Discuss an accomplishment or event, formal or informal, that marked your transition from childhood to adulthood within your culture, community, or family.
As a 12th grade student, Kyare is working on college essays. He chose to write on the prompt above, found in The Common Application. It was wonderful to hear Kyare talk about his Reach experience as something so transformational. We’re incredibly proud of him. We hope you enjoy his words:
“When Sal and Ernie went back to their favorite pond, they did the things they did when they were younger. They felt relieved to have a normal day.”
The young African-American author from DC sat down with his recently published book, The Gloomy Light, in front of a group children. As he read, he showed them the pictures that brought his words to life and watched as the children listened eagerly to his funny voices: “The button lies within the statue that flies,” said the Old Wise Monkey in an ancient, raspy voice. As the author finished reading, he introduced himself to the crowd. That author was me. It was a children’s book, but writing it helped me to become an adult.
As a child, I only thought about my friends, my family, and myself. I did not have any responsibilities in the world. I did not realize that my actions could have consequences. As a child, I was not aware that my blackness could influence my life in such a serious way. It was teachers and mentors that taught me that I would need to work harder to avoid the life outcomes experienced by so many black men. And, in the process, I could become a role model.
The most significant factor in my transition from childhood to young adulthood was my participation in a program called Reach Incorporated. Reach is a program through which high school students become elementary school reading tutors. The program helps both the tutor and the student grow. Tutors learn how to be leaders while students learn the basics of reading fluency and comprehension.
Reach tutors can earn promotions based on good work. Both in school and in the program, I showed leadership and dedication to the kids. I also focused on doing the best I could in my classes. Because of my hard work, I was promoted to Lead Tutor and then Junior Staff. Junior Staff is the highest honor Reach gives – only seven people in the entire city ever earned the honor. Earning those promotions taught me the importance of working hard, remaining committed, and doing your best to support others.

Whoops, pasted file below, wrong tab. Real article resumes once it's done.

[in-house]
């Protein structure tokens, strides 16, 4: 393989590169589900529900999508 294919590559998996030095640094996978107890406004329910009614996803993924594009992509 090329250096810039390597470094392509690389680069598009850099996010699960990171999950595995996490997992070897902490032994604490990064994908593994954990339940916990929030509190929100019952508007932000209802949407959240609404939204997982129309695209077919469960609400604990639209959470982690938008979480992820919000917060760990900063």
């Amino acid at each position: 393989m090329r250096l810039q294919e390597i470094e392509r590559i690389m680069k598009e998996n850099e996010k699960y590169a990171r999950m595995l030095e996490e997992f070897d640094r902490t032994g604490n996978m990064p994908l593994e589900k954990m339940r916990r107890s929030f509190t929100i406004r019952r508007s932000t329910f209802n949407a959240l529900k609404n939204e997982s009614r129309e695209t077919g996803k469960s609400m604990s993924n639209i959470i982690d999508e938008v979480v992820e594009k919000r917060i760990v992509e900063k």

As teen tutors, we did not see a lot of diversity in children’s books. We wanted to create new books our students could relate to. In the last two years, I have become a published author of two children’s books, The Gloomy Light and Khalil’s Swagtown Adventure (both available on Amazon). I also had the chance to read my books to groups of elementary school students. After one reading, a young boy came up to me and asked, “Can I make a book too?” I told him, “of course!” In that moment, I realized I had become a role model to the next generation of young people in my community.
During Reach’s summer program, we had the chance to participate in a philanthropy project. Reach gave us $3,000, and we had to give it away. Through this process, we got the chance to learn about other issues in the community. In each of the last two summers, I have learned about organizations that address the issue of youth incarceration. As a child, I did not really think about this issue. But now, I ardently support those helping teens that did not have the same level of support I did.
As an adult, you are responsible for being a leader and role model for people younger than you. You have the opportunity to influence others to achieve more than they thought possible. In Reach, I learned how to be my best self, become a role model, give back to my community, and help others do better for themselves. As I go to college, I know that I will continue to improve myself and my community.
When I entered high school, I was satisfied being average. Through participating in Reach, I learned to become responsible and to challenge myself. My GPA has improved each year, and I now take IB and AP classes – in 11th grade, I was even the IB Student of the Year! Reach showed me what I could be. When I am in college, I hope to come back to see the students I once tutored. I want them to see me as a leader and a role model. By seeing me – now a responsible adult – I want them to see what they can be.